The Visa Inc. transaction machine continued to spit out profits in the payment network’s final quarter of fiscal 2017, but chief executive Alfred F. Kelly doesn’t want anyone to think he ignores competitive threats such as the rise of China’s Alipay or real-time payment services from other companies.
“I think a good characteristic of any CEO is to be a bit paranoid,” Kelly said Wednesday morning in a conference call in response to an analyst’s question about the competition. “We are really laser-focused on the future, and the fact that there are disruptive forces in the marketplace.”
Visa is in no immediate danger of being dethroned from its top network perch. Boosted in part by its June 2016 of its European franchise Visa Europe, Visa reported net income of $2.14 billion in the fourth quarter ended Sept. 30, up 11% from $1.93 billion a year earlier, on operating revenues of $4.86 billion, an increase of 14% from $4.26 billion.
Fourth-quarter transactions processed on the VisaNet network grew 13% to 29.2 billion. For all of fiscal 2017, transaction volume jumped 34% to 111.2 billion. The growth rate was 13% when normalized to include Visa Europe in all of fiscal 2016.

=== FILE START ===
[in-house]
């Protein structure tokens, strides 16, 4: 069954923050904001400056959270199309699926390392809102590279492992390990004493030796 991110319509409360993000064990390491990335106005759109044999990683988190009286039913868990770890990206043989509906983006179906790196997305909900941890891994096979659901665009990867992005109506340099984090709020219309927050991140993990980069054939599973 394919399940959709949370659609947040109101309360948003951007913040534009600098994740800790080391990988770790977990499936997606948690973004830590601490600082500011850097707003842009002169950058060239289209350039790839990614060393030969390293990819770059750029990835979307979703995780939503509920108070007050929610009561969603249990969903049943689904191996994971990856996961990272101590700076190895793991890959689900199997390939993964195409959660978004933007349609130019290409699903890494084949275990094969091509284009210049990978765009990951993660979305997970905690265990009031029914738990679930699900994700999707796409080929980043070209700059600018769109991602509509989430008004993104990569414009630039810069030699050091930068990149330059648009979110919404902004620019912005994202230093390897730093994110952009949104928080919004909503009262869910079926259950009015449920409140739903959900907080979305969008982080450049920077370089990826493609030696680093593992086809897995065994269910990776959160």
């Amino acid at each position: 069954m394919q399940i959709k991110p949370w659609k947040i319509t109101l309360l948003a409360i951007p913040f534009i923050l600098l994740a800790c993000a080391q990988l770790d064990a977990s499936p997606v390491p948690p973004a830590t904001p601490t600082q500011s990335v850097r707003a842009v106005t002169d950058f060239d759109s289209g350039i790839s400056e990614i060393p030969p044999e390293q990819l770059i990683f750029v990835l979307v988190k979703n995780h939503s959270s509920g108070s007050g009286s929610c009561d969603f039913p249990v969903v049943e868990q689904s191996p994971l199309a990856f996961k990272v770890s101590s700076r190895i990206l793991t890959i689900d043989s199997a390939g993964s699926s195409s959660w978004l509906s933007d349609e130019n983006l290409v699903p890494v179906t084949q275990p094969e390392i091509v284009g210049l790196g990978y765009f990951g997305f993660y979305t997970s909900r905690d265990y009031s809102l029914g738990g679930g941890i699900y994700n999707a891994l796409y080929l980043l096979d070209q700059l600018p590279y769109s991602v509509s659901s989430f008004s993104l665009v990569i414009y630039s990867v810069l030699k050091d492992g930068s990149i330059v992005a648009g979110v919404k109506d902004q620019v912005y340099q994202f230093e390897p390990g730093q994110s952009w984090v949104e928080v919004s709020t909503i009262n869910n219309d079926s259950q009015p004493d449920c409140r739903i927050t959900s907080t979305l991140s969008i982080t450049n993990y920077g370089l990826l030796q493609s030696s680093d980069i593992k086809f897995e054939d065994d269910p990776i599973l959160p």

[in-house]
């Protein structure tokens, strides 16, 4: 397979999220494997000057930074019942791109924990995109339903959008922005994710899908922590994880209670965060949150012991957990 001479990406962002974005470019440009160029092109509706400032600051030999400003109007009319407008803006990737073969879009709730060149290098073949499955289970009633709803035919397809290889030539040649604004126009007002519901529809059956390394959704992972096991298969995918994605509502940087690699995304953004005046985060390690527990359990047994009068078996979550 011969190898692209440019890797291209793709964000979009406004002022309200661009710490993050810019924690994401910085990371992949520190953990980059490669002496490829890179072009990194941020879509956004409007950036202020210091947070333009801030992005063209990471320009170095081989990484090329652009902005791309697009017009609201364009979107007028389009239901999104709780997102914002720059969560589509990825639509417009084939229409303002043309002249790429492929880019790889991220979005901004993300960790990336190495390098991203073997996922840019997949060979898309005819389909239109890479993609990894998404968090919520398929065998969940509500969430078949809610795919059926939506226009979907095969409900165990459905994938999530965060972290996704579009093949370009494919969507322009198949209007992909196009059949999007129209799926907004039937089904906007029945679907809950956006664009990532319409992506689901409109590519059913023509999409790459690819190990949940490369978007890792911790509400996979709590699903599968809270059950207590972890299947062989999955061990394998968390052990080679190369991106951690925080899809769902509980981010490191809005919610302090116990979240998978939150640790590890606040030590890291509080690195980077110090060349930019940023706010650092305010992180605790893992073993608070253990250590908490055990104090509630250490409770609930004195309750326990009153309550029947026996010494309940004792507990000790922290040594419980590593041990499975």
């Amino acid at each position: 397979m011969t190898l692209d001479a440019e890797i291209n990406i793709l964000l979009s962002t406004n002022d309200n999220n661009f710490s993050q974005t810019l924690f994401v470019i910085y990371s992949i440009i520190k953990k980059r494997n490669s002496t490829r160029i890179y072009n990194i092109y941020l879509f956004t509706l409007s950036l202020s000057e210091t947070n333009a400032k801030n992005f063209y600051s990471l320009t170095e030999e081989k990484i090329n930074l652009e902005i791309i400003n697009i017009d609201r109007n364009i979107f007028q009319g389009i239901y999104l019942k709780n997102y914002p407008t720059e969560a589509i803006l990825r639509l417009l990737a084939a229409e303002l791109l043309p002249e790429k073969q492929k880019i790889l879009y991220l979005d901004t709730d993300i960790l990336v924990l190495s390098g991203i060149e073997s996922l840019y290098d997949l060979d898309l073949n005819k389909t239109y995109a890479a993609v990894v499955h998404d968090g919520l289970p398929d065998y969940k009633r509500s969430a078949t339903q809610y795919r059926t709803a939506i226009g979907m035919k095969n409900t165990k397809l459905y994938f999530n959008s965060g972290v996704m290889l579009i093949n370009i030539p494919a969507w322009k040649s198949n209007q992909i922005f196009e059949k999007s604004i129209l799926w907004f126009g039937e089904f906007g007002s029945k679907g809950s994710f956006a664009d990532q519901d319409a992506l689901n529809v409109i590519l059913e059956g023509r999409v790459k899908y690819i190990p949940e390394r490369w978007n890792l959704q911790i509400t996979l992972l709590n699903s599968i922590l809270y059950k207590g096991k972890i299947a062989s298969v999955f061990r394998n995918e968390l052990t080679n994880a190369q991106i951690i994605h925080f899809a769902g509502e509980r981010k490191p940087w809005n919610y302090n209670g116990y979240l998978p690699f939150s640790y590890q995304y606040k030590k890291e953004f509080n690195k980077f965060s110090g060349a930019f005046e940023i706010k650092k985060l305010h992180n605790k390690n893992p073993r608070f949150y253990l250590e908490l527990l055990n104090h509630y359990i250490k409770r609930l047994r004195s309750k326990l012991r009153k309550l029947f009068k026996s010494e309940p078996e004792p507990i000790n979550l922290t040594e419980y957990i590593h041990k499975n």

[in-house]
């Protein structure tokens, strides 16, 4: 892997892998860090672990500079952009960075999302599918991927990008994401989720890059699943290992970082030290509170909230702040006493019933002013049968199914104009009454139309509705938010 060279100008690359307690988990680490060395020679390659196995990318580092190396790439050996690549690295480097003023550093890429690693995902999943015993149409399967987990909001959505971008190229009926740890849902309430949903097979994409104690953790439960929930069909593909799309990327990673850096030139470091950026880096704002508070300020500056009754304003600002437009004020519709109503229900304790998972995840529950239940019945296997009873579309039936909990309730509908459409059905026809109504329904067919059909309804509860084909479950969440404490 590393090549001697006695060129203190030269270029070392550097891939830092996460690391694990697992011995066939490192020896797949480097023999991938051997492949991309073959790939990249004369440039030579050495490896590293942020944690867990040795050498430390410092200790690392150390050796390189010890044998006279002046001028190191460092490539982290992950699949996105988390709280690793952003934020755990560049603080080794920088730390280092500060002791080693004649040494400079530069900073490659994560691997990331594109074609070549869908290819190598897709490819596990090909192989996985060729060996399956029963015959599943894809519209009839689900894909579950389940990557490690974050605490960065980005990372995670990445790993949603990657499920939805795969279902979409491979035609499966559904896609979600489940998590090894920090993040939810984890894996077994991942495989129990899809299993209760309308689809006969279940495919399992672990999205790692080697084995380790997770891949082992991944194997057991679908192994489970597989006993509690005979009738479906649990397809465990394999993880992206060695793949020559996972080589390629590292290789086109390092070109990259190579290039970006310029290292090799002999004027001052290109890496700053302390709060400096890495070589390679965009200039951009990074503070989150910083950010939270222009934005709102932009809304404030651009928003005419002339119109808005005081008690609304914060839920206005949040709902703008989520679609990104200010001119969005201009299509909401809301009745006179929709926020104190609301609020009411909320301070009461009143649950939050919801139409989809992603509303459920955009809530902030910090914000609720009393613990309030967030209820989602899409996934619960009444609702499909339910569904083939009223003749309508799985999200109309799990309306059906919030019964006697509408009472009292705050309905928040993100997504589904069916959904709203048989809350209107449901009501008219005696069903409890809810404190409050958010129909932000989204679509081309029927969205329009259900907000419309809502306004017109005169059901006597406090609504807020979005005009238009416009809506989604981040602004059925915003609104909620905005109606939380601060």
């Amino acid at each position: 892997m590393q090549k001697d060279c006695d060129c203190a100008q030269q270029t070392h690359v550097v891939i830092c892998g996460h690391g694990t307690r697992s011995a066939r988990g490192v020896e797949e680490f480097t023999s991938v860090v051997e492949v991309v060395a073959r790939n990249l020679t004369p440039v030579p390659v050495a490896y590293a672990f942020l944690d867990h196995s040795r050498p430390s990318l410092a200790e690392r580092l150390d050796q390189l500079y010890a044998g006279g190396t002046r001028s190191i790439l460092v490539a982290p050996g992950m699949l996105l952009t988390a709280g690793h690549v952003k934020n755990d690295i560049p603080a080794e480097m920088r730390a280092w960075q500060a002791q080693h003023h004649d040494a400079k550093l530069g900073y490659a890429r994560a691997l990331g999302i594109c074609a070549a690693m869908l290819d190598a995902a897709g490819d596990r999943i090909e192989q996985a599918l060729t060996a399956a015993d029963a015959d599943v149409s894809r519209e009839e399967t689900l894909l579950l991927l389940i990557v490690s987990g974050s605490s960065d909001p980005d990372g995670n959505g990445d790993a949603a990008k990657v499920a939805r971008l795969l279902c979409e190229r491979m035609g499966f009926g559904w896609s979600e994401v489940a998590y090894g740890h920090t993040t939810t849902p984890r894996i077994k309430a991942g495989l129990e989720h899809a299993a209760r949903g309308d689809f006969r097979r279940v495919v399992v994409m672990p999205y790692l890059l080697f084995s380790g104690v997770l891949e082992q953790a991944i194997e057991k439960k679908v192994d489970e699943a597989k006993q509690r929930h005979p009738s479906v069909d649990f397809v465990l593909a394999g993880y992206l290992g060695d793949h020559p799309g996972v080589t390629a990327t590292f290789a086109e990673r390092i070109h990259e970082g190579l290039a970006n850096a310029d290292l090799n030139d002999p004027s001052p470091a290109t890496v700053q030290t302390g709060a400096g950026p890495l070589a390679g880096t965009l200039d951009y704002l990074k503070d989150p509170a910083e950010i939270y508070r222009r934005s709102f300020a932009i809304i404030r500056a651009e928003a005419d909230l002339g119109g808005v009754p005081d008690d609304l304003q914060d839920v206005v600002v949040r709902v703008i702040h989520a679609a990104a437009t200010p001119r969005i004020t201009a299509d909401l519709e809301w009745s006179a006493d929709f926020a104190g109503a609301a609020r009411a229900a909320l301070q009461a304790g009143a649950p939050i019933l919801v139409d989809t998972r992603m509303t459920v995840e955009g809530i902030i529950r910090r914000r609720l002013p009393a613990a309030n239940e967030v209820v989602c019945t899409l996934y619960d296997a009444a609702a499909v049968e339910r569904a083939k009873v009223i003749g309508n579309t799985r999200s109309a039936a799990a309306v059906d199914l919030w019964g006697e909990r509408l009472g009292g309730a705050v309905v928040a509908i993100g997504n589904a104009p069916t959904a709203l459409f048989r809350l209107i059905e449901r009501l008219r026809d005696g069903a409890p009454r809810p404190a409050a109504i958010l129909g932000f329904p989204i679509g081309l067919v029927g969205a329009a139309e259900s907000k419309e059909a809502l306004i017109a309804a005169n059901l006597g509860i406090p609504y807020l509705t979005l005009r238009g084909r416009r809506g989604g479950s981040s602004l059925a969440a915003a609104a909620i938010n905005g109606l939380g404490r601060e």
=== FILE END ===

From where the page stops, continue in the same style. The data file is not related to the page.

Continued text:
In addition to displacement of cash transactions by card payments globally, Visa picked up new volume from numerous sources, including competitive wins in the United States, expansion of digital payments, and more cross-border payments. Total U.S. payment volume hit $836 billion, up 9% from $768 billion in fiscal 2016’s fourth quarter. Credit card volume grew nearly 10% to $499 billion and debit volume rose 8% to $388 billion.
U.S. volume grew in part thanks to Visa’s mid-2016 additions of the Costco cobranded card formerly issued by American Express Co. and now issued by Citibank as a Visa credit card, plus the conversion by big issuer USAA of its Mastercard credit and debit cards to Visa.
In digital payments, the Visa Direct service that enables person-to-person payments grew 75% year-over-year in the fourth quarter, Kelly said without revealing transaction volumes. And on a constant-currency basis, cross-border volume grew 10% in the fourth quarter and 11% for the year when normalized for the addition of Visa Europe.
For all of fiscal 2017, Visa reported net income of $6.7 billion, up 12% from $6 billion the prior year, on net revenues of $18.4 billion, up 22% from $15 billion.